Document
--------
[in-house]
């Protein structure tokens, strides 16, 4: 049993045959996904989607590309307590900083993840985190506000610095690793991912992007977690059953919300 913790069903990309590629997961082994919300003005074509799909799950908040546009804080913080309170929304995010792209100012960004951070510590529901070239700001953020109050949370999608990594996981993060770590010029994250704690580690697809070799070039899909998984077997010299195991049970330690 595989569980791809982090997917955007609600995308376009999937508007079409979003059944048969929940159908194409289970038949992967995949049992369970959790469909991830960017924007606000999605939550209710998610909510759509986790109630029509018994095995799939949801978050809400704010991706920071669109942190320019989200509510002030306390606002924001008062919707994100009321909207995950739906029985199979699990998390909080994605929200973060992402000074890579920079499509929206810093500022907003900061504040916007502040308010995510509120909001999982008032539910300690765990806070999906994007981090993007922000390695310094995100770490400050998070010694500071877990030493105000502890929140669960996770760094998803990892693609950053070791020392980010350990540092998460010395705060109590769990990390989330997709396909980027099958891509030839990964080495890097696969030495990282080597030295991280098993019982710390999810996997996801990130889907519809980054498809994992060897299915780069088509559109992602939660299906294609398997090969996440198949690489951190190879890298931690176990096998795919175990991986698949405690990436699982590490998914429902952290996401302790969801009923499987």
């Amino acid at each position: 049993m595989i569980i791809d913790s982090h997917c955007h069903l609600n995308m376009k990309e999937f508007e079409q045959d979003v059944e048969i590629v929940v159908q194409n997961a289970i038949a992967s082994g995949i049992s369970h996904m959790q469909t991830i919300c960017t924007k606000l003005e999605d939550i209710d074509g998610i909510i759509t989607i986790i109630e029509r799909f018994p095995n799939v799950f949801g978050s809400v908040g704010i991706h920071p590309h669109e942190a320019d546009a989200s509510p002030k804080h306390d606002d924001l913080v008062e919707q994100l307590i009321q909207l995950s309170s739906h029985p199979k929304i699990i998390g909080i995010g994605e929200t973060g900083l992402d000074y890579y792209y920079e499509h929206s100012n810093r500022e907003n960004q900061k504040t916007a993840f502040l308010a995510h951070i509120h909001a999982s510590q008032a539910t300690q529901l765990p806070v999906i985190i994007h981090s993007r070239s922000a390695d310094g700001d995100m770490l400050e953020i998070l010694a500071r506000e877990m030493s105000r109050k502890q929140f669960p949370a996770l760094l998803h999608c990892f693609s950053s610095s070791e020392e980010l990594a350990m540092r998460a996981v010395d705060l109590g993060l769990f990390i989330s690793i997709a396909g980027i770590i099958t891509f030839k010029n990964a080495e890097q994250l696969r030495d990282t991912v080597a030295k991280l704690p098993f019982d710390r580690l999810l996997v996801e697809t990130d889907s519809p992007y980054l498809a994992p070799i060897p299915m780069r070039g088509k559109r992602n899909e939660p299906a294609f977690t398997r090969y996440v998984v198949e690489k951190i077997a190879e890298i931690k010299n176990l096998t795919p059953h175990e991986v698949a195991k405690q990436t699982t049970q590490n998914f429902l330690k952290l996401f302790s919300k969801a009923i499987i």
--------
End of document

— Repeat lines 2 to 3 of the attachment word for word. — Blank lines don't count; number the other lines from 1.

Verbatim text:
């Protein structure tokens, strides 16, 4: 049993045959996904989607590309307590900083993840985190506000610095690793991912992007977690059953919300 913790069903990309590629997961082994919300003005074509799909799950908040546009804080913080309170929304995010792209100012960004951070510590529901070239700001953020109050949370999608990594996981993060770590010029994250704690580690697809070799070039899909998984077997010299195991049970330690 595989569980791809982090997917955007609600995308376009999937508007079409979003059944048969929940159908194409289970038949992967995949049992369970959790469909991830960017924007606000999605939550209710998610909510759509986790109630029509018994095995799939949801978050809400704010991706920071669109942190320019989200509510002030306390606002924001008062919707994100009321909207995950739906029985199979699990998390909080994605929200973060992402000074890579920079499509929206810093500022907003900061504040916007502040308010995510509120909001999982008032539910300690765990806070999906994007981090993007922000390695310094995100770490400050998070010694500071877990030493105000502890929140669960996770760094998803990892693609950053070791020392980010350990540092998460010395705060109590769990990390989330997709396909980027099958891509030839990964080495890097696969030495990282080597030295991280098993019982710390999810996997996801990130889907519809980054498809994992060897299915780069088509559109992602939660299906294609398997090969996440198949690489951190190879890298931690176990096998795919175990991986698949405690990436699982590490998914429902952290996401302790969801009923499987």
């Amino acid at each position: 049993m595989i569980i791809d913790s982090h997917c955007h069903l609600n995308m376009k990309e999937f508007e079409q045959d979003v059944e048969i590629v929940v159908q194409n997961a289970i038949a992967s082994g995949i049992s369970h996904m959790q469909t991830i919300c960017t924007k606000l003005e999605d939550i209710d074509g998610i909510i759509t989607i986790i109630e029509r799909f018994p095995n799939v799950f949801g978050s809400v908040g704010i991706h920071p590309h669109e942190a320019d546009a989200s509510p002030k804080h306390d606002d924001l913080v008062e919707q994100l307590i009321q909207l995950s309170s739906h029985p199979k929304i699990i998390g909080i995010g994605e929200t973060g900083l992402d000074y890579y792209y920079e499509h929206s100012n810093r500022e907003n960004q900061k504040t916007a993840f502040l308010a995510h951070i509120h909001a999982s510590q008032a539910t300690q529901l765990p806070v999906i985190i994007h981090s993007r070239s922000a390695d310094g700001d995100m770490l400050e953020i998070l010694a500071r506000e877990m030493s105000r109050k502890q929140f669960p949370a996770l760094l998803h999608c990892f693609s950053s610095s070791e020392e980010l990594a350990m540092r998460a996981v010395d705060l109590g993060l769990f990390i989330s690793i997709a396909g980027i770590i099958t891509f030839k010029n990964a080495e890097q994250l696969r030495d990282t991912v080597a030295k991280l704690p098993f019982d710390r580690l999810l996997v996801e697809t990130d889907s519809p992007y980054l498809a994992p070799i060897p299915m780069r070039g088509k559109r992602n899909e939660p299906a294609f977690t398997r090969y996440v998984v198949e690489k951190i077997a190879e890298i931690k010299n176990l096998t795919p059953h175990e991986v698949a195991k405690q990436t699982t049970q590490n998914f429902l330690k952290l996401f302790s919300k969801a009923i499987i």